NOTE – I did post this as ‘BECTU debate and the National Minimum Wage… Let’s all throw stones at each other’. I am sorry I used that phrase, it didn’t help anyone find a middle ground. So I have edited the header to just read ‘BECTU debate and the National Minimum Wage…’
——————– Original post below———–
So the great debate on the NMW with BECTU and Indie film makers happened last night… (my orininal post here)
And while I think there was a genuine desire from everyone to find common ground and a framework to help indie film makers, there was also a great deal of grand standing and vilification.
On the panel was myself, Jess Search from Shooting People, Benetta Adamson, a film maker and BECTU member / activist and Martin Spence of BECTU. The debate was held at the University of London Union.
So let’s be clear, this was BECTU organised event and was largely filled with BECTU members. The day before, this message was sent to all BECTU members via email (message is edited down to the pertinent bits – happy to supply hole message to anyone interested)…
‘The debate is a massive meeting for us. It will air all the issues around the free labour practice, which has been exposed as unlawful by BECTU at the Employment Tribunal. We know that the “work ’em all hours for free” side will be there in numbers to slag off BECTU for “ruining the industry”.’
Tom Bell, Supervisory Official, BECTU
So you can see, the fires had been stoked.
To be fair, when I read this email, I contacted Benetta who immediately apologised, and I believe she was genuinely upset as the inflammatory language did not foster an atmosphere for constructive debate.
On the tube journey over, I did feel like a condemned man.
So the room was filled with around 150 people. The atmosphere was charged.
But the indie film sector has been very good to me all of my life, and the friends I have who continue to make films, I felt at least, needed a voice at that table, and for whatever reason, I was charged with being that voice.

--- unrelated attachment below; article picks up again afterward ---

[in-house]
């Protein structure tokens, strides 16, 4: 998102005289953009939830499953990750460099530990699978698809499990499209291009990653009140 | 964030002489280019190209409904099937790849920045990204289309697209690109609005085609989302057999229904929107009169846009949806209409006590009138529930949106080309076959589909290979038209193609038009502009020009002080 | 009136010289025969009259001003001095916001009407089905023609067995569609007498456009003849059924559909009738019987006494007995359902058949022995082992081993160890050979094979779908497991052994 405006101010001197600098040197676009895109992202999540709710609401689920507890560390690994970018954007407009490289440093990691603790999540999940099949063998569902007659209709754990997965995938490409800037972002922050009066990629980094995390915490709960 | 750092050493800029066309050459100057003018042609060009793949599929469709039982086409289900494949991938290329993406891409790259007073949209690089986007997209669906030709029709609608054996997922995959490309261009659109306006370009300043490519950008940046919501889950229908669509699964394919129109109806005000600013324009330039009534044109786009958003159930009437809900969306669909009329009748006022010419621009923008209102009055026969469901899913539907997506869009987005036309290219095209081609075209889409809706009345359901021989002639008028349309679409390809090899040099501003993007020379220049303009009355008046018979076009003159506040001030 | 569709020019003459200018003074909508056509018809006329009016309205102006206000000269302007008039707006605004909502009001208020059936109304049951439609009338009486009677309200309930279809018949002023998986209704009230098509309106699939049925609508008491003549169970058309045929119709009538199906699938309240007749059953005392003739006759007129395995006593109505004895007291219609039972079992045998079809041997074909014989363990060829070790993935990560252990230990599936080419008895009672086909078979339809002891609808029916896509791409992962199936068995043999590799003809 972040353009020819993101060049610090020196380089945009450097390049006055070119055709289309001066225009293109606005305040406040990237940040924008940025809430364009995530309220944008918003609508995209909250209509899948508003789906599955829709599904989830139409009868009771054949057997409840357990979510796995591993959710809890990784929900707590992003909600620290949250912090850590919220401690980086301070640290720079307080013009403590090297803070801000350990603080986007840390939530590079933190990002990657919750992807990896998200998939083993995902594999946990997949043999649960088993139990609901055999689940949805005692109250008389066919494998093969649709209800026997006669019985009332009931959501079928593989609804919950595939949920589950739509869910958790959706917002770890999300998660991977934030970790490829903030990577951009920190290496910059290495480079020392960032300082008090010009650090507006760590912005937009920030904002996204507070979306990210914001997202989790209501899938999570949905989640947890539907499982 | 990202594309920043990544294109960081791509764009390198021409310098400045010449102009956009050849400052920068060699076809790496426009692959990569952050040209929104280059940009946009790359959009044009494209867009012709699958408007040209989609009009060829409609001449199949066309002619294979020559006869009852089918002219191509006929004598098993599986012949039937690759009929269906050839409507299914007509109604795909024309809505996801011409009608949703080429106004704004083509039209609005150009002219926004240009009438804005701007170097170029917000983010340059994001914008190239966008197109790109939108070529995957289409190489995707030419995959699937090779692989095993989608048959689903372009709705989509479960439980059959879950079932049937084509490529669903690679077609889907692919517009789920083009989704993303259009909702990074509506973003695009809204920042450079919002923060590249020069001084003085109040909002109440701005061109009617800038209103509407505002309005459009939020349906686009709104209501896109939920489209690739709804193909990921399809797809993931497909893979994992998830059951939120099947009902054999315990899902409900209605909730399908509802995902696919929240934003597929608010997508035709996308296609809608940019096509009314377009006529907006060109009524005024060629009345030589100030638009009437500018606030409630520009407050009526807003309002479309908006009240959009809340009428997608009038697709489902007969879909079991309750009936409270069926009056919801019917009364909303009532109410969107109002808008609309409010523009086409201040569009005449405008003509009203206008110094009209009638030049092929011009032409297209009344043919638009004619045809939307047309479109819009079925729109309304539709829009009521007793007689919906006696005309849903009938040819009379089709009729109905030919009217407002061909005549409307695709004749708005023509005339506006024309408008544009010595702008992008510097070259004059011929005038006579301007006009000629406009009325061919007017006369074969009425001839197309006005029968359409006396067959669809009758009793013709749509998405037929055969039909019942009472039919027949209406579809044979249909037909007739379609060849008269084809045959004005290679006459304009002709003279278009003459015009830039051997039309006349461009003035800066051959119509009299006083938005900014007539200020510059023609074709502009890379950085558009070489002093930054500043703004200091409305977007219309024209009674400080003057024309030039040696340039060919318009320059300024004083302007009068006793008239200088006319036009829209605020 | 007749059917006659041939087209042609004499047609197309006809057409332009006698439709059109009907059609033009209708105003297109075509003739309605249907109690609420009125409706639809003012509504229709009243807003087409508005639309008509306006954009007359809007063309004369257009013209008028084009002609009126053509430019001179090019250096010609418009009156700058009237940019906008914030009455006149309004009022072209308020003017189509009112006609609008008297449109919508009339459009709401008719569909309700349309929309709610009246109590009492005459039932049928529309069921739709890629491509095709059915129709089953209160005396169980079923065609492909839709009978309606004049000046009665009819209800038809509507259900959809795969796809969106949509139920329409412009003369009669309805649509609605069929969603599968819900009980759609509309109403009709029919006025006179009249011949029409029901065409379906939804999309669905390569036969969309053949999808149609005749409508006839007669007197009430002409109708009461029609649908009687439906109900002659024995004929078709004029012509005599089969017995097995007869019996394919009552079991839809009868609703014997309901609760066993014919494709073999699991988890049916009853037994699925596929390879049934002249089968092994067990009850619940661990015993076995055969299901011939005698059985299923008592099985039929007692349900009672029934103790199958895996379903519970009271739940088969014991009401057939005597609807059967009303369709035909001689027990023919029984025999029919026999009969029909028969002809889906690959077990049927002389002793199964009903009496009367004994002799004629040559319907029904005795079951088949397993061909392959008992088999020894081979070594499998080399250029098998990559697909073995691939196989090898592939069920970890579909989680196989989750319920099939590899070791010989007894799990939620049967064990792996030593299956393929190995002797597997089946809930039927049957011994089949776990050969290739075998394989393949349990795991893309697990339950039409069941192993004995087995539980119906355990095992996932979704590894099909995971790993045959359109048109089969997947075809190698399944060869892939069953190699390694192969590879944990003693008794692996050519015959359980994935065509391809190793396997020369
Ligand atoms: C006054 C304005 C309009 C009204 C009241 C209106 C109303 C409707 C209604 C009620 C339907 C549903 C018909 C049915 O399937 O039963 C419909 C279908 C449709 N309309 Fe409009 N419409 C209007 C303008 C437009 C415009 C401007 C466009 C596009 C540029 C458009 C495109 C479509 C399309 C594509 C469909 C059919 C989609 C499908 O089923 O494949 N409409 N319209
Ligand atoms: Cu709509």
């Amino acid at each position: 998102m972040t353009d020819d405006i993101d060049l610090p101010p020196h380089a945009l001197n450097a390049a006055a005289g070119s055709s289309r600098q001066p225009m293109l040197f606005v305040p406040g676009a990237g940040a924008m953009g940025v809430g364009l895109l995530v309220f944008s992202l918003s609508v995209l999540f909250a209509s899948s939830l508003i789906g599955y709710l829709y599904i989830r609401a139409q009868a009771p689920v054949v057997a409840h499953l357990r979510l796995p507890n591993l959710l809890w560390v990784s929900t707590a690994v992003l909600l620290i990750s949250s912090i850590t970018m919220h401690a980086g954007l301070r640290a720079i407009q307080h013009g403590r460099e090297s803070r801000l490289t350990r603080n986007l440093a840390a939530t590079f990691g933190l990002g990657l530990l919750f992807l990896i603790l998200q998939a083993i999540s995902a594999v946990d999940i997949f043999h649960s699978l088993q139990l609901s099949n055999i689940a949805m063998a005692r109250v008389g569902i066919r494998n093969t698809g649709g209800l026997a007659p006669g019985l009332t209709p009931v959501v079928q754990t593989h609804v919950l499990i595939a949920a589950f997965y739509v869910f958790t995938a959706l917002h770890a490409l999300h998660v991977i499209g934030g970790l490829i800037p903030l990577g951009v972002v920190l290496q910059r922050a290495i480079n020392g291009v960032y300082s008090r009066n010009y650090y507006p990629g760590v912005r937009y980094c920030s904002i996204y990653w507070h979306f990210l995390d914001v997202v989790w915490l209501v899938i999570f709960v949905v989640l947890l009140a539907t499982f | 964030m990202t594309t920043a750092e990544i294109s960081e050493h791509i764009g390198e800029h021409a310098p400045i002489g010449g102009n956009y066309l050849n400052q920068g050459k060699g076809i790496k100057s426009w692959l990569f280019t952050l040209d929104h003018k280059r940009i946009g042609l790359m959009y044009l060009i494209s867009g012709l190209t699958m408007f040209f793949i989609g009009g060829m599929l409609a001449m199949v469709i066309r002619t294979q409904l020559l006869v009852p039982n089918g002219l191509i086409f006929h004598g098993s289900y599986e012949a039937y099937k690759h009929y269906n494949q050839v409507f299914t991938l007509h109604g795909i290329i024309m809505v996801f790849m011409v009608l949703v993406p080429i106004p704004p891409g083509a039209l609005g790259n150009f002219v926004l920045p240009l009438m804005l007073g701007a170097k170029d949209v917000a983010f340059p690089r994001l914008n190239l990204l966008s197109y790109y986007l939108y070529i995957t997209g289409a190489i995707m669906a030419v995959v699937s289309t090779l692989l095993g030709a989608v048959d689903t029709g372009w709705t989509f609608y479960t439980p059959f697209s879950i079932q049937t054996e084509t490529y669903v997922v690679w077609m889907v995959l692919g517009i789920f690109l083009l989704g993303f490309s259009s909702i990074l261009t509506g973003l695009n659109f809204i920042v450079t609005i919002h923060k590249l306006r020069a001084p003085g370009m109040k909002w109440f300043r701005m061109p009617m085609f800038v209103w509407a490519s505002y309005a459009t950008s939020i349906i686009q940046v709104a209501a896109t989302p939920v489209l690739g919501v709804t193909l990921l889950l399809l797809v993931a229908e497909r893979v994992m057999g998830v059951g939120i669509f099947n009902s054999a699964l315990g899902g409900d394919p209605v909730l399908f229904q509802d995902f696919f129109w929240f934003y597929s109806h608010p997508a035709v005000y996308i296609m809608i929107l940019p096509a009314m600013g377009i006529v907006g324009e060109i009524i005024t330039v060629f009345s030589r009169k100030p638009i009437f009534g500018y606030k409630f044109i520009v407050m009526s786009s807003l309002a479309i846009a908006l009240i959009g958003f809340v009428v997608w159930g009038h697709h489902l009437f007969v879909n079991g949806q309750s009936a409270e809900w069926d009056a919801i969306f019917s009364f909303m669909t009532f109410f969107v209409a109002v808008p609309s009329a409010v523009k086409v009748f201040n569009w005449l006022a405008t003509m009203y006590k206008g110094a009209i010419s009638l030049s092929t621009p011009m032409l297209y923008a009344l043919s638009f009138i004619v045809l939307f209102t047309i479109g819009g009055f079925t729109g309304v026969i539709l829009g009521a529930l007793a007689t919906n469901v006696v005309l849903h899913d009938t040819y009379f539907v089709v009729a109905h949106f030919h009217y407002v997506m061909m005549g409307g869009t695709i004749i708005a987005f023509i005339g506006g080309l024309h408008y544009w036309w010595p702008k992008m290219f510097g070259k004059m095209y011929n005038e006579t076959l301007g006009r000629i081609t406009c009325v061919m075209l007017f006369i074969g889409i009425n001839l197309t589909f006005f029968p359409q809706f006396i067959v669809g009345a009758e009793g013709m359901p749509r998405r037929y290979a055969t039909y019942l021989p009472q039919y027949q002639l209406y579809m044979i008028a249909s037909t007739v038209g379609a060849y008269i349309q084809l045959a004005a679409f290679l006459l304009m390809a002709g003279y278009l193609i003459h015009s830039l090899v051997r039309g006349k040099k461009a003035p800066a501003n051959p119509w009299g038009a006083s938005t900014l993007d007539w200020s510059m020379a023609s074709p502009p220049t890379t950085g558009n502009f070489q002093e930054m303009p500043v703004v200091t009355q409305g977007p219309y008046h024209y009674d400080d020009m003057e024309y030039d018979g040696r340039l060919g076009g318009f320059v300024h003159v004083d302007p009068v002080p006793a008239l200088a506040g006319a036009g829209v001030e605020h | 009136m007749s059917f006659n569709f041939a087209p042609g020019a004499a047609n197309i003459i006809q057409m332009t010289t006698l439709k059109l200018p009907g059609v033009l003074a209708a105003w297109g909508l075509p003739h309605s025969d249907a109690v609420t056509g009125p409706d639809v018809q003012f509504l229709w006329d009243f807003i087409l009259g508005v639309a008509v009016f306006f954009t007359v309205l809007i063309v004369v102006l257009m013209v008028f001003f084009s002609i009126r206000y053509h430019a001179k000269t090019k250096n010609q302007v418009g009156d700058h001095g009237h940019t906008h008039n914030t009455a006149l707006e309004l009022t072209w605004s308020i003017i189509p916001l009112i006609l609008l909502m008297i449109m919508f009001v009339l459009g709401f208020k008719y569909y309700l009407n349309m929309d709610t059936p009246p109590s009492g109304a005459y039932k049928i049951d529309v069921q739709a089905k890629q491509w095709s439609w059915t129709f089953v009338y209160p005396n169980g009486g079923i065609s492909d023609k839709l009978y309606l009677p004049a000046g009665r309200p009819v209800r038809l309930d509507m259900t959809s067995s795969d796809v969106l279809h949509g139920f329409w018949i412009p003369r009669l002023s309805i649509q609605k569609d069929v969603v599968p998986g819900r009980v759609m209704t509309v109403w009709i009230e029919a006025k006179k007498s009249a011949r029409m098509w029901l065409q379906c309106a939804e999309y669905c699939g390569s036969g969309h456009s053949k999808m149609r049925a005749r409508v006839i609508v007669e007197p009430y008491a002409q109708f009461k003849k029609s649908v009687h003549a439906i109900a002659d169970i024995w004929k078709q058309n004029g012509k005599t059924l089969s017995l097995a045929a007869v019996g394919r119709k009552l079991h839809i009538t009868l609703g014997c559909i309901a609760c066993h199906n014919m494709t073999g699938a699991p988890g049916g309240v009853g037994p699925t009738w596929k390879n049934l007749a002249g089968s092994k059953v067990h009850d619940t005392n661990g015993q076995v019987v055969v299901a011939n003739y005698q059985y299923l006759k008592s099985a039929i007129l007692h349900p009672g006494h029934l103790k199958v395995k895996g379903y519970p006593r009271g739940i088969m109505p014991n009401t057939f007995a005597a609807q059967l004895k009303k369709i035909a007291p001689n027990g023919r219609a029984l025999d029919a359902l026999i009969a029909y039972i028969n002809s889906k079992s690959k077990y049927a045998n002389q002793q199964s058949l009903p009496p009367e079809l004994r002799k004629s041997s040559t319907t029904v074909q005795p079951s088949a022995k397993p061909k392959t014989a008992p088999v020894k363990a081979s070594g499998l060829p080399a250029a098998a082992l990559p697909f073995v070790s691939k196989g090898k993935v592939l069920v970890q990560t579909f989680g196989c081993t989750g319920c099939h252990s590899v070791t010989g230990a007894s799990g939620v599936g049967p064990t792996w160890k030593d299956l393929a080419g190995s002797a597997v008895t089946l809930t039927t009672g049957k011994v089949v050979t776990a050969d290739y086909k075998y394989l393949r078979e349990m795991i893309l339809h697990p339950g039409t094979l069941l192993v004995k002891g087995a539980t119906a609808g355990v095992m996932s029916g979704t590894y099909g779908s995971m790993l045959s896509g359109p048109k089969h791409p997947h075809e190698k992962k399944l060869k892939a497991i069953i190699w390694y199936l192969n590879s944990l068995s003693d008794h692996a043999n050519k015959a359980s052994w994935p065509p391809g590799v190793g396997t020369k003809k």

Right from the get go, Jess from Shooting people was FANTASTIC! Really amazing. Her contribution was balanced, considered, researched, passionate and she spoke the language of ‘debate’ as eloquently as our BECTU counterparts.
And to my amazement, I found myself agreeing with lots of stuff that was said from all sides of the debate.
Martin and Benetta both raised lots of points and offered some genuine solutions, including a possible code of conduct and proposed exploration into film making within the vehicle of a co-operative. Good, good, great even. It might work. We should really look at it. We all want the same things. Namely safety for everyone and freedom to create. Wow! We are getting places…
But you know, I still could not help feeling so very depressed. Why?
At the start of the debate, Jess asked a number of questions to get a feel for the room.
Here are my recollections of some of those questions and the results (this is from memory so the phrasing may be slightly off, and the numbers rough guesstimates).
‘How many people in the room believe that a person should NOT be allowed to work for free…?’
About one third of the group raised there hands. That’s right, those people are telling YOU that you do not have the right to choose to work for free. Not under ANY circumstances. Never.
Now look I really get it, there is a law there to protect the most vulnerable people from exploitation, and I, as well as Jess, and every film maker I know, fully support and champion that law.
I also believe that it is a fundamental human right for people to choose to work for free if they want to. This is a philosophical stand point that I can not see any way around.
Jess then asked, ‘how many people here are runners?’ There were a just few hands in the air ( I recollect two). This is important because this debate, which was in some ways quite technical and specific, was actually about runners and assistants – those being the ones directly impacted by the ‘free labour’ and National Minimum Wage crossfire. It appeared that virtually NONE of the people in the room were actually the people whom the debate was actually about!
I pointed this out and no-one seemed to think this was a big problem.
Let’s just reflect for a moment on what happens when right minded, honourably intentioned, good people, interfere in other peoples lives.
But what really depressed me was just how quickly large sections of the room demonised indie film makers and began throwing crap. Yes there was some crap thrown back from us too. And so I kept taking a stand for change, retracting some of the things I said in frustration, in an attempt to foster agreement and a way forward. ‘Let’s set aside our differences, let’s find what we agree on, let’s give up a little of our positions in order that we find a framework that really works…’